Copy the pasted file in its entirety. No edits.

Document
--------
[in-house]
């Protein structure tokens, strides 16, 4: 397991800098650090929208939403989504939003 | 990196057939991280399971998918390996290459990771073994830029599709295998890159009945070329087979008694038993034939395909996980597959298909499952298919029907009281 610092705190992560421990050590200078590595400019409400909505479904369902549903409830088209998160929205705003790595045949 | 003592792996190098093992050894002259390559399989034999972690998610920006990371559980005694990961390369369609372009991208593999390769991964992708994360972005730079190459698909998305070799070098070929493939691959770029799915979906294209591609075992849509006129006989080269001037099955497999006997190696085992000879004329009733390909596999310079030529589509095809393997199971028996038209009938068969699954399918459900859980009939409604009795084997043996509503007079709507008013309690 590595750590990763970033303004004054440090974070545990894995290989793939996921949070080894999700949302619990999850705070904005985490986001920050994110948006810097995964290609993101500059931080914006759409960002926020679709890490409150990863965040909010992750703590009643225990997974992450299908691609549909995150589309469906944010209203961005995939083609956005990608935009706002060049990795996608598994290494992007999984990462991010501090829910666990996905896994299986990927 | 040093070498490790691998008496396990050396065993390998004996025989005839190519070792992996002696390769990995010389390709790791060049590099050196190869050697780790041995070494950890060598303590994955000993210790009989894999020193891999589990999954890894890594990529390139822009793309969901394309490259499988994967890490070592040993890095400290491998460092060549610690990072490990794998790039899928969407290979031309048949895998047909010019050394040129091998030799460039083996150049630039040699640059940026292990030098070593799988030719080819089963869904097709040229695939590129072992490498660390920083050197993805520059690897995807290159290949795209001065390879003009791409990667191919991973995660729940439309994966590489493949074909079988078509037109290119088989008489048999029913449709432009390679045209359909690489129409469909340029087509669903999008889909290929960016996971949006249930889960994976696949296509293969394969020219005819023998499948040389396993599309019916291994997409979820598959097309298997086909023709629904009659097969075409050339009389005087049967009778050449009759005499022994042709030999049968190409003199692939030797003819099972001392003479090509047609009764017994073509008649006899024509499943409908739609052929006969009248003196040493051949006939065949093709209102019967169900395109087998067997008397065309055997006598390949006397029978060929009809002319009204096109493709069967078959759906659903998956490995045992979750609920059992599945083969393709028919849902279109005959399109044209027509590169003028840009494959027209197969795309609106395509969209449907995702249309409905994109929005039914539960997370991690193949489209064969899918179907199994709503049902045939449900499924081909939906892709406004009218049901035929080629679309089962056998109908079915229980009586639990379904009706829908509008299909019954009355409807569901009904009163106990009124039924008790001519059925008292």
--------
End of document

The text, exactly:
[in-house]
């Protein structure tokens, strides 16, 4: 397991800098650090929208939403989504939003 | 990196057939991280399971998918390996290459990771073994830029599709295998890159009945070329087979008694038993034939395909996980597959298909499952298919029907009281 610092705190992560421990050590200078590595400019409400909505479904369902549903409830088209998160929205705003790595045949 | 003592792996190098093992050894002259390559399989034999972690998610920006990371559980005694990961390369369609372009991208593999390769991964992708994360972005730079190459698909998305070799070098070929493939691959770029799915979906294209591609075992849509006129006989080269001037099955497999006997190696085992000879004329009733390909596999310079030529589509095809393997199971028996038209009938068969699954399918459900859980009939409604009795084997043996509503007079709507008013309690 590595750590990763970033303004004054440090974070545990894995290989793939996921949070080894999700949302619990999850705070904005985490986001920050994110948006810097995964290609993101500059931080914006759409960002926020679709890490409150990863965040909010992750703590009643225990997974992450299908691609549909995150589309469906944010209203961005995939083609956005990608935009706002060049990795996608598994290494992007999984990462991010501090829910666990996905896994299986990927 | 040093070498490790691998008496396990050396065993390998004996025989005839190519070792992996002696390769990995010389390709790791060049590099050196190869050697780790041995070494950890060598303590994955000993210790009989894999020193891999589990999954890894890594990529390139822009793309969901394309490259499988994967890490070592040993890095400290491998460092060549610690990072490990794998790039899928969407290979031309048949895998047909010019050394040129091998030799460039083996150049630039040699640059940026292990030098070593799988030719080819089963869904097709040229695939590129072992490498660390920083050197993805520059690897995807290159290949795209001065390879003009791409990667191919991973995660729940439309994966590489493949074909079988078509037109290119088989008489048999029913449709432009390679045209359909690489129409469909340029087509669903999008889909290929960016996971949006249930889960994976696949296509293969394969020219005819023998499948040389396993599309019916291994997409979820598959097309298997086909023709629904009659097969075409050339009389005087049967009778050449009759005499022994042709030999049968190409003199692939030797003819099972001392003479090509047609009764017994073509008649006899024509499943409908739609052929006969009248003196040493051949006939065949093709209102019967169900395109087998067997008397065309055997006598390949006397029978060929009809002319009204096109493709069967078959759906659903998956490995045992979750609920059992599945083969393709028919849902279109005959399109044209027509590169003028840009494959027209197969795309609106395509969209449907995702249309409905994109929005039914539960997370991690193949489209064969899918179907199994709503049902045939449900499924081909939906892709406004009218049901035929080629679309089962056998109908079915229980009586639990379904009706829908509008299909019954009355409807569901009904009163106990009124039924008790001519059925008292």